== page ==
Arriving onscreen in the third act of Disney’s Encanto, the acoustic guitar ballad “Dos Oruguitas” (performed by Colombian singer-songwriter Sebastián Yatra) plays over a tragic flashback. Alma Madrigal, a.k.a. Abuela — the stern matriarch of a magical family, each member of which has been mysteriously drained of their superhuman powers — relives the romance and sacrifice tied to the Madrigal clan’s foundational myth, helping explain the action up until that point in the film. In the sequence, set in a time long before, marauding soldiers are shown ambushing and murdering her husband, Pedro. But not before Alma (voiced by María Cecilia Botero) comes into possession of an enchanted candle that repels the intruders while also setting up her and her infant children (and their children and cousins) for an uninterrupted period of peace and prosperity.
Lin-Manuel Miranda wrote and composed Encanto’s eight original songs and is most singularly responsible for its soundtrack’s juggernaut run to the top of the Billboard album chart over the last few weeks. Here, the Pulitzer-winning composer and filmmaker shares with Vulture the creative process behind “Dos Oruguitas” — which is not the film’s biggest hit, but stands as Encanto’s submission for the Academy Award for Best Original Song this year.
“Dos Oruguitas” is the first song I wrote from beginning to end in Spanish.
I’m someone who’s pretty bilingual, but English is dominant. I can carry on a conversation with anyone in Spanish. But if I have to write it down, I’m going to mess up the accents, and I might mess up the conjugation. In the Heights is very firmly in Spanglish. There’s a lot of Spanish in it, but there are no songs that are beginning to end in Spanish. Stephen Sondheim says it best: Content dictates form. And this was a moment in Encanto where we’re getting Abuela’s tragic, foundational backstory. It felt appropriate that it would be in Spanish. A lot of songwriting is the process of elimination of what shouldn’t be.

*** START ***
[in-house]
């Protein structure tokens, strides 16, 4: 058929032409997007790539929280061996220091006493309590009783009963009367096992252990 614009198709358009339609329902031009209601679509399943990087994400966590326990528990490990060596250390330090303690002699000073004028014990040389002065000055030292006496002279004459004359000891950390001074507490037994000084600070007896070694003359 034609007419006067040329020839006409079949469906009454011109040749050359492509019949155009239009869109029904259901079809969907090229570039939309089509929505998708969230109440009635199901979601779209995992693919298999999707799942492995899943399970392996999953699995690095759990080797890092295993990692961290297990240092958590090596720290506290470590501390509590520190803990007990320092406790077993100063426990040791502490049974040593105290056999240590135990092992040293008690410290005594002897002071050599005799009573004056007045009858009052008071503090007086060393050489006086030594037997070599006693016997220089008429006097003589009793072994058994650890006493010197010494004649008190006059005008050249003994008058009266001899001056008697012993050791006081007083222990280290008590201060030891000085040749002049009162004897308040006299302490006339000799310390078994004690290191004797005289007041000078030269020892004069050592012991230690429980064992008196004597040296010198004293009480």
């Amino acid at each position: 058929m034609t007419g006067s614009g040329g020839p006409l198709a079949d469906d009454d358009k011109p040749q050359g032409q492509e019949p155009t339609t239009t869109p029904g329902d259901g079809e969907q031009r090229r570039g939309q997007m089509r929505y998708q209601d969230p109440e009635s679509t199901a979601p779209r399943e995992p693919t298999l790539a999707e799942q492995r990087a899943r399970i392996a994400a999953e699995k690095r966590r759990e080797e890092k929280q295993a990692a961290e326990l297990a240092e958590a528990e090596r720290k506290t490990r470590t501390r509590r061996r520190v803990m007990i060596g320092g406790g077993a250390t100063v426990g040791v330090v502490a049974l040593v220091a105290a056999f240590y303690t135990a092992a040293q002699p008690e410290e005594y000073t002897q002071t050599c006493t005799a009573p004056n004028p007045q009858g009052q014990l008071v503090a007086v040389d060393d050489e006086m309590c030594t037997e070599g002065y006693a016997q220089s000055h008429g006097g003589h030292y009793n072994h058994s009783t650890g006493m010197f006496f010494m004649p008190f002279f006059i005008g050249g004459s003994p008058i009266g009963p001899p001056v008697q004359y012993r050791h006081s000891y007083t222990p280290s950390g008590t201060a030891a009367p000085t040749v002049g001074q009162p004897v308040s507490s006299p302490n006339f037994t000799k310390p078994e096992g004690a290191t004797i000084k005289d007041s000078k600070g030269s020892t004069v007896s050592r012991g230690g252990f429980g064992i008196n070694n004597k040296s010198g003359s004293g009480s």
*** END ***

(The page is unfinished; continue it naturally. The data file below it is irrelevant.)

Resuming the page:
I was inspired by some of the visuals coming out of the animation department. The way they had depicted the miracle that begins the movie’s whole journey: this candle flame that turns into a butterfly. I was spitballing with Jared Bush and Charise Castro Smith, the co-directors and writers on the film, and said, “Well, butterflies are just kind of nature’s original miracle in a way, right? These caterpillars start building this thing with no understanding of why they’re doing it, and they’re going to completely destroy themselves and become a new thing.” I thought, What if the folk song has these two caterpillars who are in love? Who have to separate and they don’t know why and they don’t want to. But they have to. Because that’s how they become the next version of themselves. It felt like a really beautiful nature metaphor for what the family was going through en masse. And also the painful separation that we’re seeing in front of us onscreen.
That leads you to Spanish as well because oruguita is an infinitely more beautiful word than caterpillar. If I wrote it in English, you would feel like it was a sequel to Eric Carle’s The Very Hungry Caterpillar, which is a book I’ve read to my kids a million times.